Watch Out, Netflix: Competition is Coming

Netflix, with its humble beginnings in DVD sales and movie rentals, has become a leader in subscription-based media services since its founding in 1997. For most of its rise, it has not had to face the tough competition it will soon be facing from the likes of Apple and Disney. This is a fascinating time to watch how Netflix responds and these giant companies jockey for top positions.

In fact, the new competition is spending big money. I’m talking billions of dollars. Players include Apple, Disney, AT&T, HBO, and Comcast. Because these companies are so well-established and are starting from scratch, they have massive budgets to get things going…and quick.

Take Apple. They spend $15 million per episode of their sci-fi show, “See.” Disney ponies up roughly the same for “The Mandalorian,” their Star Wars spin-off premiering in November (like I said, they’re moving quick). AT&T hasn’t been shy to spend either, recently buying back the exclusive rights for “Friends,” and Comcast doing the same for “The Office”—in total, these purchases have cost them hundreds of millions.

So, make no mistake, there’s a lot on the table for the taking and this is only the beginning. Let’s look at how Netflix spends its money to get a sense of its position in the industry.

How Netflix Lines Up

Any new company needs to make projections. When you’re the likes of Disney or AT&T, you can be pretty confident that what you sell is going to be bought. But still, the numbers matter. Let’s go over Netflix’s numbers first.

Netflix spends approximately $100/customer per year to produce content. In return, it makes approximately $120/customer per year. $20 profit multiplied by its 150 million subscribers means…well, you can do the math.

Looking into the future, there is word that Netflix’s content spending is going to slow down and even drop. Combined with the expectation their earnings will continue rising, Netflix is creating an efficient financial game plan. So, I don’t expect Netflix to give up much of its lead in the race soon.

But now, let’s look at the competition.

How the Competition is Lining Up

Disney is currently spending about 1 billion on original content and expects this to double in 5 years. And their projections look more promising: 60-90 million subscribers on the low end and a staggering 130 million subscribers on the high end expected in the next 5 years. By just next year, Disney expects 13 million subscribers for Disney+. Combined with its subscribers on its other video-on-demand services (Hulu and ESPN Plus), this would mean 50 million subscribers. Disney is moving fast into this new territory. And with a cost of $6.99 per month, it’ll offer its service for far cheaper than Netflix.

AT&T is already spending 85 million dollars a year for exclusive rights to “Friends,” and is looking to increase its other original content spending to about $500 million dollars a year. This is no small loss for Netflix; “Friends” is their second-most watched show. Moreover, AT&T already has HBO subscribers to draw from. But…the question remains how many new subscribers they can reach instead of just transferring their HBO subscribers to HBO Max. Time will tell. WarnerMedia CEO, John Stankey, expects 70 million subscribers—double the existing American HBO subscriber count.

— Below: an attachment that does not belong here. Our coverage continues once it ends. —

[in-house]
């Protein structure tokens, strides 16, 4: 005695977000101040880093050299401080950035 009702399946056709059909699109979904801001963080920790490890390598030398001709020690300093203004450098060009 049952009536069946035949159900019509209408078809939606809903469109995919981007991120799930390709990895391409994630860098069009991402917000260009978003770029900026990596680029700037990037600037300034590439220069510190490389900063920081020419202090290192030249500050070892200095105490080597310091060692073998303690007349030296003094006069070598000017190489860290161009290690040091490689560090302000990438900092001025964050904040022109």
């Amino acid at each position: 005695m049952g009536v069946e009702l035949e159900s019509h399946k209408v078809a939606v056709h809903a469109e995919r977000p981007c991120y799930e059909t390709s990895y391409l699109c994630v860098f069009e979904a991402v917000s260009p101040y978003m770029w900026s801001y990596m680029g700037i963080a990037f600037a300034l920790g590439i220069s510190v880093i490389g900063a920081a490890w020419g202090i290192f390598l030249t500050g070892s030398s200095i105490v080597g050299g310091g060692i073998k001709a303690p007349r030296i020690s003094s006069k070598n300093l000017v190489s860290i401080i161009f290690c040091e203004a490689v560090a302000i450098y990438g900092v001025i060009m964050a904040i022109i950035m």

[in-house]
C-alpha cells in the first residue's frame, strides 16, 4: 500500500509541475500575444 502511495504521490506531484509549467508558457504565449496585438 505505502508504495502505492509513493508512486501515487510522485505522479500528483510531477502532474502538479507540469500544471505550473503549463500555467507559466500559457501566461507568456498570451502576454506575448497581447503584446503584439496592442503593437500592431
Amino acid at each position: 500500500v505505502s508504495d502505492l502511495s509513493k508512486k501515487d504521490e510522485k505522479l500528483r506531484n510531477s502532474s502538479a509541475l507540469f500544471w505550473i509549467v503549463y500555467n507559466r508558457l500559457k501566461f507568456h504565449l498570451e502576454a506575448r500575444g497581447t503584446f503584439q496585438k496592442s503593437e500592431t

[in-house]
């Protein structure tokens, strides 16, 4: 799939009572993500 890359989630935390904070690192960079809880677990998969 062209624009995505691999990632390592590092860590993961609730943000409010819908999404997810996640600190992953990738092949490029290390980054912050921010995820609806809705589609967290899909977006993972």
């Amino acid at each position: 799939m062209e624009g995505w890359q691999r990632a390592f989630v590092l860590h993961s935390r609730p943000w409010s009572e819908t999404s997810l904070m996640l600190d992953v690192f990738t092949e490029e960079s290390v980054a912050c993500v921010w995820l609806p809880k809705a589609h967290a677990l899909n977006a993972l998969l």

Apple is looking very promising because of its unique position in the industry. Its spending approximately 1 billion dollars a year on original content and expects to spend more than 4 billion dollars by 2022. I expect them to reach a lot of subscribers given their large reach. But what did I mean by unique? Remember that Apple also makes hardware. With required hardware purchase for every Apple TV+ subscriber, they can make even greater gains. And though they are late to the game, they already have experience overtaking an incumbent leader in a media subscription service. Remember Spotify? Apple beat them and it looks promising that they can do the same with Netflix.

Finally, Comcast haven’t revealed much besides their 100 million dollars per year spent on exclusive rights to “The Office.” Like with “Friends,” losing “The Office” must hurt for Netflix. In fact, it’s their most watched show.

My Take on All of This

I think the future is bright for all of these companies. They have good management, solid customer bases to build off, and good plans to soften any risk.

Disney owns Hulu with 28 million subscribers. They can always fall back if needed. AT&T has the existing HBO subscriptions. Apple has huge brand loyalty as well. Finally, Comcast is going to have a massive customer base by offering its service for free to all cable subscribers, making bank off advertisements instead.

I look forward to seeing how this all plays out…but one thing is for certain…Netflix needs to watch its back as a storm is coming.


– Investing Insider Magazine

Other articles you may like:

2 Must-Own Hypergrowth Stocks For 2021

Two stocks, XPEL inc (XPWL) and Vertex Pharmaceuticals (VRTX) are growing incredibly fast and earn a lot of profits. Here’s why they’ll likely continue that trajectory into 2021.

© All Rights Reserved – Investing Insider Magazine | Terms of Service | Disclaimer | Privacy Policy

"This Tiny Oil Stock Could Transform $1,000 into a $343,960 Windfall"

Think oil's dead? Think again...

We could be looking at the biggest oil bull market since 2008... and it's going to make a lot of people VERY rich.